CLOTHING AND CLOTHING SYSTEMS
Effective January 1, 2009, the updated code requires each employer to perform an arc hazard assessment for employees who work on or near energized parts or equipment.
If the assessment determines a potential employee exposure greater than 2 cal/cm2, the employer will be required to provide clothing/clothing systems that have an effective arc rating not less than the anticipated exposure.
The arc rating called the Arc Thermal Performance Value (ATPV) expressed in calories per square centimeter represents the maximum capability for arc flash protection of arc flash clothing, which may include clothing systems. Employers are required to determine the ATPV value and perform an arc hazard analysis when employee exposure is 1 kV or greater so an effective clothing or clothing system can be determined. Employees who have exposure to secondary systems less than 1 kV (meter technicians, etc.) may wear clothing or clothing systems with a minimum effective arc rating of 4 cal/cm2 to limit exposure. The code does recognize that energy levels can be excessive with secondary systems so it requires utility safe work rules and engineering controls to be utilized to reduce the levels. This may be accomplished by either performing an arc hazard assessment or by using the tables in the code.
Clothing systems, according to the code, include multiple layers with the outer layer being of flame-resistant materials. This requirement poses a significant change for electric utilities that have designed clothing or clothing systems so they would not contribute to the extent of the burn. This takes a more proactive role in the design of clothing and clothing systems and ensures that employers provide clothing to protect employees from the hazards of electric arcs.
SAFETY SIGNS AND TAGS
The code updates requirements for safety signs and tags to comply with the provisions of ANSI Z535.1-2006 through ANSI Z535.5-2006. The 2006 ANSI standards address three types of safety messages: grouped safety messages, section safety messages and embedded messages. The grouped safety messages appear with the words "Danger," "Warning," "Caution," and "Notice." Many utilities may already be required to update their signage to comply with the changes in the new ANSI standards.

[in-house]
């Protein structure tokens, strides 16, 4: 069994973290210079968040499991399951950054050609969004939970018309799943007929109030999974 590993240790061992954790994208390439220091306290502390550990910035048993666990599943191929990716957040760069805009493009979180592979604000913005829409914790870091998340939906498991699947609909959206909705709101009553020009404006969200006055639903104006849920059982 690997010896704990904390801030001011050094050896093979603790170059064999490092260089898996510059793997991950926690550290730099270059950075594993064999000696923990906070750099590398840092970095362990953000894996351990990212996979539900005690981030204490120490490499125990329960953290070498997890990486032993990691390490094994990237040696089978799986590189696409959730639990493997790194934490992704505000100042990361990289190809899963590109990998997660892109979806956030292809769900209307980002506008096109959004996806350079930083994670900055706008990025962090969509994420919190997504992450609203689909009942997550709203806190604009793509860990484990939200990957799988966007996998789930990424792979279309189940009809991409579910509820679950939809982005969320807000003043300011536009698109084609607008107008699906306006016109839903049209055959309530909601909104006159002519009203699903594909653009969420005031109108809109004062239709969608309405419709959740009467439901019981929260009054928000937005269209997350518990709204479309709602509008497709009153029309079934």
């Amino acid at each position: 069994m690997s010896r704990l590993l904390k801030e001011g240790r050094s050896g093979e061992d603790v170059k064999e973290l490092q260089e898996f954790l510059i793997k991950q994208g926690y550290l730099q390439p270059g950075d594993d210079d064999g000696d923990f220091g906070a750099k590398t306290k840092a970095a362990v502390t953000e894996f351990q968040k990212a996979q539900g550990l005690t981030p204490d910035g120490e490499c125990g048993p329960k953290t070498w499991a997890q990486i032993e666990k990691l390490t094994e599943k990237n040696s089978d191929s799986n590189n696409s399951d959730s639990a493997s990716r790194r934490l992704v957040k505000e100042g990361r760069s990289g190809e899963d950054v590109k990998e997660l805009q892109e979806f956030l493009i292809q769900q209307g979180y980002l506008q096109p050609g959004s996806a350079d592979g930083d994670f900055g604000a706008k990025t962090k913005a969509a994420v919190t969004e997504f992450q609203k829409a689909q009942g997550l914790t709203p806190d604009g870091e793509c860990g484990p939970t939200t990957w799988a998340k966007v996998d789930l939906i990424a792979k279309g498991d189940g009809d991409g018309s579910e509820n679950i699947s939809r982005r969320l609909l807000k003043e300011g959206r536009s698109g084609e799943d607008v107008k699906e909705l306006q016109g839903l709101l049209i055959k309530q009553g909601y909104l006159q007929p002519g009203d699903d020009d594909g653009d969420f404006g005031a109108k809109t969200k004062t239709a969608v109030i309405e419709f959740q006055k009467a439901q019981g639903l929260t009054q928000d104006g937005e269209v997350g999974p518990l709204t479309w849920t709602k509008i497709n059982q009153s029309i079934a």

QUALIFICATIONS OF EMPLOYEES
Changes have been made with regard to qualification of employees who are now required to be qualified prior to operating mechanical equipment. "Qualified" employees must be able to identify electric and communication lines and equipment, know approach distances that must be maintained for safety, understand conditions that could occur if contact with lines and equipment occurs, and understand the safety action plan that must be initiated for employee and public safety if a contact occurs. The code also addresses qualification of employees who do not normally work on or in the vicinity of electric lines or equipment but their work brings them into these areas. These employees may only proceed with their work when authorized by a qualified person. This change aligns the NESC code with OSHA standards.
UNDERGROUND LINE OPERTING PROCEDURES
Changes in underground line operating procedures include boring and directional drilling methods, the use of mechanical equipment, and requirements for hand digging near buried energized cables. Under the new code, existing utility facilities must be exposed prior to performing a boring operation. Additionally, mechanized equipment should not be used to excavate close to buried electric cables and nonconductive handles should be used on hand tools when digging near energized electric cables. This may require buried electric cables to be uncovered by hand digging.
The code update requires insulating cover-up to be rated for phase-to-phase voltage if a determination shows that phase-to-phase exposure may exist. If not, cover-up used may be rated for phase-to-ground voltage exposure. When determining exposure and type of cover-up required, the utility may use work rules, conductor spacing and worker position.
The AC live work minimum approach distances, commonly referred to as MAD, changes slightly for both distribution and transmission voltages in the new code. The changes represent the most up-to-date developments in MAD research and will pose a change from current OSHA regulations.
For 2007, the NESC code changes relative to multiple ground cables connected to the same grounding point. The code states, "All phase connections shall be removed before removing any of the ground connections." An exception to this rule allows grounds to be removed individually from each phase and ground conductor if the application of the rule produces a hazard such as contact of the ground with ungrounded parts.ip
Pam Tompkins, a Certified Safety Professional and Certified Utility Safety Administrator, is President of SET Solutions in Lexington, South Carolina. The company specializes in helping small to medium size electric utilities comply with safety and training requirements. Prior to forming SET in 2000, Tompkins worked in the electric utility industry for over 20 years.